Katherine Sherwood found a new way of working after a serious stroke in the Spring of 1977 at the age of 44. By switching to her left hand during her recovery, she continued to paint but now with ready-mixed pigment and using larger canvases that were easier to handle.
In her Venuses series, Sherwood playfully challenges us to consider our role and our bias by subverting many established art historical conventions, and weaves in questions of staring and looking. As we stare at, and judge the female (and the disabled) body, are we seeing through the “male gaze” or valuing difference and fragility?
"My passion is for depicting diverse people of all kinds, especially in my Disabled Beauty Series which showcases Disabled People for Disabled People.”
- Michaela Oteri
Michaela Oteri’s graphic works portray the diversity and dignity of disabled people from all backgrounds. Her graceful forms and glorious use of color evoke the balance and sinewy forms of art nouveau. Oteri’s carefully composed digital designs use colors and motifs that are meaningful to the sitter. If visible, the sitter’s disabilities are neither hidden nor disguised.
Oteri’s self-portrait hints at the disability futures movement, which pushes for a new reality of improved access and inclusion. At the same time, the work reminds us that disabled people are here to stay and have much to contribute.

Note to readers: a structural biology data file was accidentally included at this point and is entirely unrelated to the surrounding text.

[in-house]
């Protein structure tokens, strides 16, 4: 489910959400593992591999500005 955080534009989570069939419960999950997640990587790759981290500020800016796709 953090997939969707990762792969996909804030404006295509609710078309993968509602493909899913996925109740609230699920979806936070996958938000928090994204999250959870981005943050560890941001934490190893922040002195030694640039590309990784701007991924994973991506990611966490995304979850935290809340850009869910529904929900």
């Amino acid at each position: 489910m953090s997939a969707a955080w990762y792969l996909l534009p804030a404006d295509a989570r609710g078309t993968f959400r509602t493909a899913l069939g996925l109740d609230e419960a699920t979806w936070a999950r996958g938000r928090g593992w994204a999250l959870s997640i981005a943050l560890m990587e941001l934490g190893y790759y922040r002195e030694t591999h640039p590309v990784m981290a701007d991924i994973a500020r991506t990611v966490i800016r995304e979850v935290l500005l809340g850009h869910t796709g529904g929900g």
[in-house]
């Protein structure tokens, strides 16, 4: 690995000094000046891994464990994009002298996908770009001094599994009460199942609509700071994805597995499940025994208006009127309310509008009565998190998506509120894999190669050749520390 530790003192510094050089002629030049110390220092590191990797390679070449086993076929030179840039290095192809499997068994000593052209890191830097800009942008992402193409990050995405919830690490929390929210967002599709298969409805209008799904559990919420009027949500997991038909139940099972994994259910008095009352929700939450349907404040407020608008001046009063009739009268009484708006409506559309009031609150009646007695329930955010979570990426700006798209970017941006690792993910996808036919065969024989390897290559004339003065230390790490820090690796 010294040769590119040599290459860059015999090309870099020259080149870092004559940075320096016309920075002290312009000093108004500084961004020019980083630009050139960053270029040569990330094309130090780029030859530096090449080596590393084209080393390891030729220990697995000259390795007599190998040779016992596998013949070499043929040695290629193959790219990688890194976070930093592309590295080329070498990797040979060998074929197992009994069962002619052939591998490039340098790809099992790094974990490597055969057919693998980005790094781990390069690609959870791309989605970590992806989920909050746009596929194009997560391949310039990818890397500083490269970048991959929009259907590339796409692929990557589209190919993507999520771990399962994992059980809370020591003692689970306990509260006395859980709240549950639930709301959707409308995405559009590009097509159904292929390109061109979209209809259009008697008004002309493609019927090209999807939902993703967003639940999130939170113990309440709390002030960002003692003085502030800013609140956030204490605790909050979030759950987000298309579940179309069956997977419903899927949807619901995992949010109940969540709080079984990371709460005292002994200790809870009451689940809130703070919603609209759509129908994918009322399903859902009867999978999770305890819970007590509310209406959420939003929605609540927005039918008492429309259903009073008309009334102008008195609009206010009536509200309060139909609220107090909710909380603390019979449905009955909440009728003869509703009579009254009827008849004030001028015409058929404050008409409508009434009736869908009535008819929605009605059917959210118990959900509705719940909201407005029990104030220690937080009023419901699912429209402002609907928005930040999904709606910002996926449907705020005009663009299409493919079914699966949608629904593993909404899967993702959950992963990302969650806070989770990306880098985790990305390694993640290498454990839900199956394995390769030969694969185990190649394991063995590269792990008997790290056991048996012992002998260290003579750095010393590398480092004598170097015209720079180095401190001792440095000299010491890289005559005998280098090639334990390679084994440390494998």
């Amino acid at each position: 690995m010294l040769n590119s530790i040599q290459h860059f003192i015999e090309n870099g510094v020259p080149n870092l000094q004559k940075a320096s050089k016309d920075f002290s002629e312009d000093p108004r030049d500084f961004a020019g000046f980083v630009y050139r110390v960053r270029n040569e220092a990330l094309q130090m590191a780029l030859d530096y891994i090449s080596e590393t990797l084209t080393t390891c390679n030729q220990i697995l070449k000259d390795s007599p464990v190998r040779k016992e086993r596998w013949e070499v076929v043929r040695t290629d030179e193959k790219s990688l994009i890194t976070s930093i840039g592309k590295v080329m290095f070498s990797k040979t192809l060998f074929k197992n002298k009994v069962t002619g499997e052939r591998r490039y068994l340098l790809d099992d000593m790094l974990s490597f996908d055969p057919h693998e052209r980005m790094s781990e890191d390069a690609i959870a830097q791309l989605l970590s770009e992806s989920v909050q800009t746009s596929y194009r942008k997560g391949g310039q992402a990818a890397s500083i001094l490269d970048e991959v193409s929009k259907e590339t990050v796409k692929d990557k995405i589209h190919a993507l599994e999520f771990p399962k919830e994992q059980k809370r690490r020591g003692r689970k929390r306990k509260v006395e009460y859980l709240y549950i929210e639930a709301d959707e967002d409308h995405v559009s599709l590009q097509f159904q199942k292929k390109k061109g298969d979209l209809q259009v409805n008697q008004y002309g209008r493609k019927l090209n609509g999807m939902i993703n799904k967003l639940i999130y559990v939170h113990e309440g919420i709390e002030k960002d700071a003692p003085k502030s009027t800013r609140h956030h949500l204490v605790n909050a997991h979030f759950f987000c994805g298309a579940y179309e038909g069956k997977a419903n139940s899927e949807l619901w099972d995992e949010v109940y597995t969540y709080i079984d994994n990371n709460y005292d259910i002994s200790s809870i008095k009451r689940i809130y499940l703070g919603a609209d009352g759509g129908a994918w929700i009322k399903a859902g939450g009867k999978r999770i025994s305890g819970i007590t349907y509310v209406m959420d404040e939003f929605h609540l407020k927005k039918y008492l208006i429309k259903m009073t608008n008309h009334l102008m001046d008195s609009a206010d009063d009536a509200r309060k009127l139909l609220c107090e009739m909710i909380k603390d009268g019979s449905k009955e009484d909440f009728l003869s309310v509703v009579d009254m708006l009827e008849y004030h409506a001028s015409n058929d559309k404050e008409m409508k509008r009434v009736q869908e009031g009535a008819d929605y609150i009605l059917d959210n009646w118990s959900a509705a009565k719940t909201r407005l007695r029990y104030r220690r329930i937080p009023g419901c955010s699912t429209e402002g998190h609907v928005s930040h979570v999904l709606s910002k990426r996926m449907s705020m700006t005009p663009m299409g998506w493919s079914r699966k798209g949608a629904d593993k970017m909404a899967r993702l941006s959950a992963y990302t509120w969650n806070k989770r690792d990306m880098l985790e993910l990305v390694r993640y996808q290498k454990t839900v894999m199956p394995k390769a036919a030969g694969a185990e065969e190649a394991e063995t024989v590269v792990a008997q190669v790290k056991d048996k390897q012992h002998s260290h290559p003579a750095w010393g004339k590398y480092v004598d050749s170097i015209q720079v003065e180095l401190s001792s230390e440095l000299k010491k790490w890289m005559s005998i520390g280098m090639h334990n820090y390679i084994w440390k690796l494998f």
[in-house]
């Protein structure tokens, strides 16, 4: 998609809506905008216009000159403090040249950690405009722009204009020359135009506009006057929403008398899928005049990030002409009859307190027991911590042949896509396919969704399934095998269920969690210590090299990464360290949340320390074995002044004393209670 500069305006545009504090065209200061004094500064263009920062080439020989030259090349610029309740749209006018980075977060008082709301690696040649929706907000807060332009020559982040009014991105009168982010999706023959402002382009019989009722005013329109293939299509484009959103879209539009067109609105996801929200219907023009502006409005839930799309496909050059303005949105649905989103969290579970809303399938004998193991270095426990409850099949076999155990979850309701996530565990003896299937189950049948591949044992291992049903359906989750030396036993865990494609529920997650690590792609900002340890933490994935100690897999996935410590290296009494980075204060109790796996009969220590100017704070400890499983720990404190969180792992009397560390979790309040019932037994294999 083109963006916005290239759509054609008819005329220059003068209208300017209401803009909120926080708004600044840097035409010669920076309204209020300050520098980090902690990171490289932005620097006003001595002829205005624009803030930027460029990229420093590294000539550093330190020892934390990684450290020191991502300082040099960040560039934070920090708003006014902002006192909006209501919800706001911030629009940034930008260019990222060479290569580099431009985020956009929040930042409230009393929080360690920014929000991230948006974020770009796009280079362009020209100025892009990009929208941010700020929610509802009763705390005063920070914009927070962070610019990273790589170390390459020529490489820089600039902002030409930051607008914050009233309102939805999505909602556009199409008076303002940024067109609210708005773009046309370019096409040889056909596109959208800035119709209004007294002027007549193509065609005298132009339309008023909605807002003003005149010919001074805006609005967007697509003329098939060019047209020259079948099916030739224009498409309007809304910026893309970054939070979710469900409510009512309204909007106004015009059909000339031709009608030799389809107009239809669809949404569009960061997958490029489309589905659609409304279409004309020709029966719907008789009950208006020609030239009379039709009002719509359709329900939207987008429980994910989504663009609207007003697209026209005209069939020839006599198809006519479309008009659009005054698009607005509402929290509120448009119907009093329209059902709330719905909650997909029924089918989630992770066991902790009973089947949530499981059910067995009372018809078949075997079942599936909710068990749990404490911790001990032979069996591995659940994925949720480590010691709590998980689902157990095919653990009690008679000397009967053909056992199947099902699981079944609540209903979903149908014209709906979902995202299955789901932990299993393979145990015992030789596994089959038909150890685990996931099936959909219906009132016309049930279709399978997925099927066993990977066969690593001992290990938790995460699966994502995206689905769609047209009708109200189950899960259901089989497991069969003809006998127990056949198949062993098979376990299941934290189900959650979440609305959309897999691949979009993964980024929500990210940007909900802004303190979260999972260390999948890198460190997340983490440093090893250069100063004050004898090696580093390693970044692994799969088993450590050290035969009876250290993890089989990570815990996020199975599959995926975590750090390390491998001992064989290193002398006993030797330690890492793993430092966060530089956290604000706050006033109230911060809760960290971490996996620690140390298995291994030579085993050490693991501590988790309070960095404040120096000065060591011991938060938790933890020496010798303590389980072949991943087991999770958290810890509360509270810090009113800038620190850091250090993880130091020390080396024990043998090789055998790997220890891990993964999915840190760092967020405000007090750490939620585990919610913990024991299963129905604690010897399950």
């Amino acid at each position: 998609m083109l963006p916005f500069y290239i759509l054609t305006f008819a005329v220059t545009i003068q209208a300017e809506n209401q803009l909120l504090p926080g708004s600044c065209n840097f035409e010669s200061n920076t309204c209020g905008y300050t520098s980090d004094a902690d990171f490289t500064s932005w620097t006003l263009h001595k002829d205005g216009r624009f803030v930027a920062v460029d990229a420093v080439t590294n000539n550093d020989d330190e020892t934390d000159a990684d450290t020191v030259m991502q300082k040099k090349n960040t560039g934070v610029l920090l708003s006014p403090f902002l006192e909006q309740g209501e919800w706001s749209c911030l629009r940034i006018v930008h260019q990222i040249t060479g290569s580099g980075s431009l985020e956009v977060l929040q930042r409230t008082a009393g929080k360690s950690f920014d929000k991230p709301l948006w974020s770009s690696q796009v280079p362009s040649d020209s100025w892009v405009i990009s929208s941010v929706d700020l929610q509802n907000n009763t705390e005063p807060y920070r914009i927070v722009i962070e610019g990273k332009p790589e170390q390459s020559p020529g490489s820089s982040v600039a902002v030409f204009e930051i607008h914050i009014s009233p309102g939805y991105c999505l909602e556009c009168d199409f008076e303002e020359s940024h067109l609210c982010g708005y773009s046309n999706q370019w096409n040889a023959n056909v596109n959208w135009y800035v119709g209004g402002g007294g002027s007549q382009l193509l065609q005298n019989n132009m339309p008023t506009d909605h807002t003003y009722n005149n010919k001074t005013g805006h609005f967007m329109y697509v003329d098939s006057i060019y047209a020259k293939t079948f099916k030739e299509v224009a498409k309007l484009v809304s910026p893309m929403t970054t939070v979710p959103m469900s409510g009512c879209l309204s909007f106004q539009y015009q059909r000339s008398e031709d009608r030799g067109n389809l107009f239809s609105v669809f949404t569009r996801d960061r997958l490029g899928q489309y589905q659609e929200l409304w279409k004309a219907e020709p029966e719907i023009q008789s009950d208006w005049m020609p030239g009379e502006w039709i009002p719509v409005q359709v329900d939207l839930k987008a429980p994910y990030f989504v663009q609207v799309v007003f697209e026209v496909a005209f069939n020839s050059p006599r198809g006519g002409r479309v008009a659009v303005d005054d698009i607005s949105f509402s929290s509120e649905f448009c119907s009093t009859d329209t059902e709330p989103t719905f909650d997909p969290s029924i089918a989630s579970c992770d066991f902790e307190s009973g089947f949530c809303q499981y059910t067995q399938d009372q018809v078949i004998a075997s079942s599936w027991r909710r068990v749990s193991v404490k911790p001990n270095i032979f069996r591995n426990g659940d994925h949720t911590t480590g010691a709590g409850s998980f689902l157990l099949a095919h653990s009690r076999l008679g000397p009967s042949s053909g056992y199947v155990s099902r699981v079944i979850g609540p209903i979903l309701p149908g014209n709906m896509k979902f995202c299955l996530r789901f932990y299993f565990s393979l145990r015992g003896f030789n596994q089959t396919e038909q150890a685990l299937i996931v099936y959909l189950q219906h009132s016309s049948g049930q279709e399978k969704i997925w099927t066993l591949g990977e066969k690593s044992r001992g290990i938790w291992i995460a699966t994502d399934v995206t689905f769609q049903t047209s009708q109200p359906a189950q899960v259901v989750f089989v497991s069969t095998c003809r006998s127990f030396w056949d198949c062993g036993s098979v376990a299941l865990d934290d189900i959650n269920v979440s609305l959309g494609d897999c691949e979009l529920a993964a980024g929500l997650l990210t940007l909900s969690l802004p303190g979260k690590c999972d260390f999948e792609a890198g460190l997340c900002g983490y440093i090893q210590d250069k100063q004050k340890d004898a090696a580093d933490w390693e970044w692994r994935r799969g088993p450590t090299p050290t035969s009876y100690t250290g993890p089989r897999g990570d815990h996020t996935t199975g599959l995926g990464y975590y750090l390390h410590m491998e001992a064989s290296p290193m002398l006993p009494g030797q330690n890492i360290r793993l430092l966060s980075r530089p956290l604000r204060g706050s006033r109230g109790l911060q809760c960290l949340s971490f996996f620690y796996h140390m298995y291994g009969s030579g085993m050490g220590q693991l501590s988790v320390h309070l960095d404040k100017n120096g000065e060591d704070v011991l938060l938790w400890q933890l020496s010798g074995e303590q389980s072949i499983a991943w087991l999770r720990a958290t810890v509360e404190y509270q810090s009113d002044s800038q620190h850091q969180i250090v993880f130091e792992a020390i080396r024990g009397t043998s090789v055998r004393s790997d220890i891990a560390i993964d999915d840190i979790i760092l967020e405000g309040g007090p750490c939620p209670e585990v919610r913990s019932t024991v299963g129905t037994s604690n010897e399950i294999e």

The memorial portrait of activist Stacey Park Milbern was created almost as soon as the sad news of her passing spread. Milbern touched many lives and founded the Disability Justice Culture Club in Oakland. She left an important legacy for young people with disabilities and Oteri’s portrait aims to honor her love of community and her joy.
"I know for hearing people, my words remain silent, as if I come from another world. But through my dance, I think people can better understand my silent world. At the end, I want the audience to join together in signing, to signal we are all one spirit. I hope people leave feeling that we can all coexist and be part of each other’s lives in some meaningful way.” ― Antoine Hunter
Celebrated Bay Area Deaf dancer Antoine Hunter collaborated with acclaimed theater director Ellen Sebastian Chang on the creation of Silence, a dance broken into three parts.
Against an urgent and rhythmic score of cello and violin, Hunter begins with raised arms under a single spotlight, in a gesture of calling in. He takes us on a deeply personal journey into the intensity of his experience. His movements throughout invite us to consider ASL as a form of dance, and dance as a non-verbal and gestural language.
Bill Bruckner made many self-portraits before he felt ready to paint his disabled friends and colleagues. He wanted to be completely accepting of his own physical reality before asking others to sit for him. In this self-portrait he faces us with a clear and steadfast gaze, bare-chested, with his naked torso on open display. The portraits encourage us to engage, to hold the sitter's gaze and linger on the details. The portrait of disability activist and scholar, Leroy J. Moore Jr., has graced many book-covers and flyers since 1993.